Friday 17 April 2009

European elections: And the ELDR candidate is…?

The European liberal democrats (ELDR) launched their campaign for the June 2009 European elections and held their Council meeting yesterday. Here is the information they offer on the Council page:

“The ELDR Council Meeting will take place on the 16 April 2009 in Brussels, Belgium (from 11h00 to 14h00 followed by a lunch)

More info will follow in due course.”

The home page tells us that the Irish Fianna Fail has joined the liberals and that the ELDR has replied to the open letter by the Party of European Socialists (PES).


Commission President

But the most important question for EU citizens is the name of the liberal candidate to head the European Commission for the next five years.

On this, nothing.

Richard Laming of Federal Union fared no better in his search. In his blog post Silence speaks louder than words Laming concludes that the ELDR are not alone in European politics in ducking this issue, but that was not his understanding of what liberal politics was meant to mean.


Quisling Prime Ministers

They have all politically agreed on the Treaty of Lisbon, but they feel no obligation to act in the spirit of the two miserly concessions they made directly to the citizens of the European Union: To take account of the EP election results when appointing the candidate to become the President of the Commission and to put into practice the limited citizens’ initiative.

Long before the elections, the PES has been undermined, most notably by prime ministers Socrates, Zapatero and Brown.

The ELDR affiliated members of the European Council come from smaller countries such as Finland and Estonia, so their defection from the cause of European level democracy has gone largely unnoticed.

But the Quisling mechanism is the same: Overt or covert support for a second term for José Manuel Barroso (EPP), without interference from voters.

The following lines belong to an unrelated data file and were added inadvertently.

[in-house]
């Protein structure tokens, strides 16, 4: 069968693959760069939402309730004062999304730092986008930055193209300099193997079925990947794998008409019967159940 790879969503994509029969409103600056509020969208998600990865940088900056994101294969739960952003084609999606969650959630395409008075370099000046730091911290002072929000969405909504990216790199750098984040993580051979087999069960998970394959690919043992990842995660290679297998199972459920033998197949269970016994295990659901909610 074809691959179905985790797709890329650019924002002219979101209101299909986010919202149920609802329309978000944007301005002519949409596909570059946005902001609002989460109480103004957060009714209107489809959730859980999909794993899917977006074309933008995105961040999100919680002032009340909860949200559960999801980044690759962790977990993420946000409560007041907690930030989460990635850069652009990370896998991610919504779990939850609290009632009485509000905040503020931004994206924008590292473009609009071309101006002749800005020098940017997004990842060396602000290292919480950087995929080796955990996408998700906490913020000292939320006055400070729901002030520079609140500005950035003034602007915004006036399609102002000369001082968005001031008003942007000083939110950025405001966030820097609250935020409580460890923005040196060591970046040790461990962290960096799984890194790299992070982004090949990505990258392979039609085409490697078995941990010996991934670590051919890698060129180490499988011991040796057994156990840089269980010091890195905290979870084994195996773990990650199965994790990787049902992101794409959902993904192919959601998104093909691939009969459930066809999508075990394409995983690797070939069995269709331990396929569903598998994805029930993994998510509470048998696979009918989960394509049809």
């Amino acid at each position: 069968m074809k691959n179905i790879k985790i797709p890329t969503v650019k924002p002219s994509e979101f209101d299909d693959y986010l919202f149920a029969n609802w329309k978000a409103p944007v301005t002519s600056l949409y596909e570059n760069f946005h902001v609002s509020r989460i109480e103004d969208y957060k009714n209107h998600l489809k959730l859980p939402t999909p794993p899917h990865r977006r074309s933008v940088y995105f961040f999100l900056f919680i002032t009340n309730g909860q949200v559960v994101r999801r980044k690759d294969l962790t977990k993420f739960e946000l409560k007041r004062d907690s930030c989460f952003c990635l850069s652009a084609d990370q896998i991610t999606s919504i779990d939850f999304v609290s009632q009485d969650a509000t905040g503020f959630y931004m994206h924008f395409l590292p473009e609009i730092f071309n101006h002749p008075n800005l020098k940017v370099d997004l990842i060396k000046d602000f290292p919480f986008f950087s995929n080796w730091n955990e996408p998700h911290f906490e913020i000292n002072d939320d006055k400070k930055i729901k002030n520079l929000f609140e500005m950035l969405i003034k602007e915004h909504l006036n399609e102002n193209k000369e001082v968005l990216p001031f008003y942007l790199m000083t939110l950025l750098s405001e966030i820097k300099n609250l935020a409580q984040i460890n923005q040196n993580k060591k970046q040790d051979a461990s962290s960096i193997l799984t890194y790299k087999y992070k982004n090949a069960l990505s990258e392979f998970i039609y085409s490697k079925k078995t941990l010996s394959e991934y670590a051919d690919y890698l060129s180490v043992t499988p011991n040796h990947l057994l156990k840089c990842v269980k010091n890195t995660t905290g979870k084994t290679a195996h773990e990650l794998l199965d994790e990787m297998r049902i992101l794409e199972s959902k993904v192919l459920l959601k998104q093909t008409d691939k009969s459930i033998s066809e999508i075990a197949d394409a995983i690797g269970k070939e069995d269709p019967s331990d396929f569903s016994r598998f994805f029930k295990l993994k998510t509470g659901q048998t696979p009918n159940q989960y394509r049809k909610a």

They did not even have the guts to support Barroso, if that is their intention.

Their subliminal message is: The European Union is their project, not ours. Solidarity between heads of state or government, but not towards the citizens of the European Union. The European elections do not matter.

A docile and less legitimate Commission strengthens the hand of national leaders in their ineffective and increasingly intergovernmental dealings at EU level, at a time when the world cries out for effective European solutions.


Results of deception

Catastrophic numbers of voters look set to abstain from voting in June, despite umpteen million euros plowed into awareness campaigns.

Paper or web pages – it doesn’t really matter: You cannot campaign on election manifestos or open letters, without flesh and blood candidates competing for at least one top spot.

The political parties at European level are abject failures, and I am still eagerly waiting for the first noteworthy contribution from their foundations (think-tanks), despite massive funding.



It is extremely sad that Libertas is the only political party with pan-European ambitions, which has been able to attract attention even in media specialised on European affairs. Libertas has made a hash out of its launch.

If successful, a campaign against the Lisbon Treaty boils down to an expensive manoeuvre to retain the failed Treaty of Nice. It like opting for quicksand instead of progress.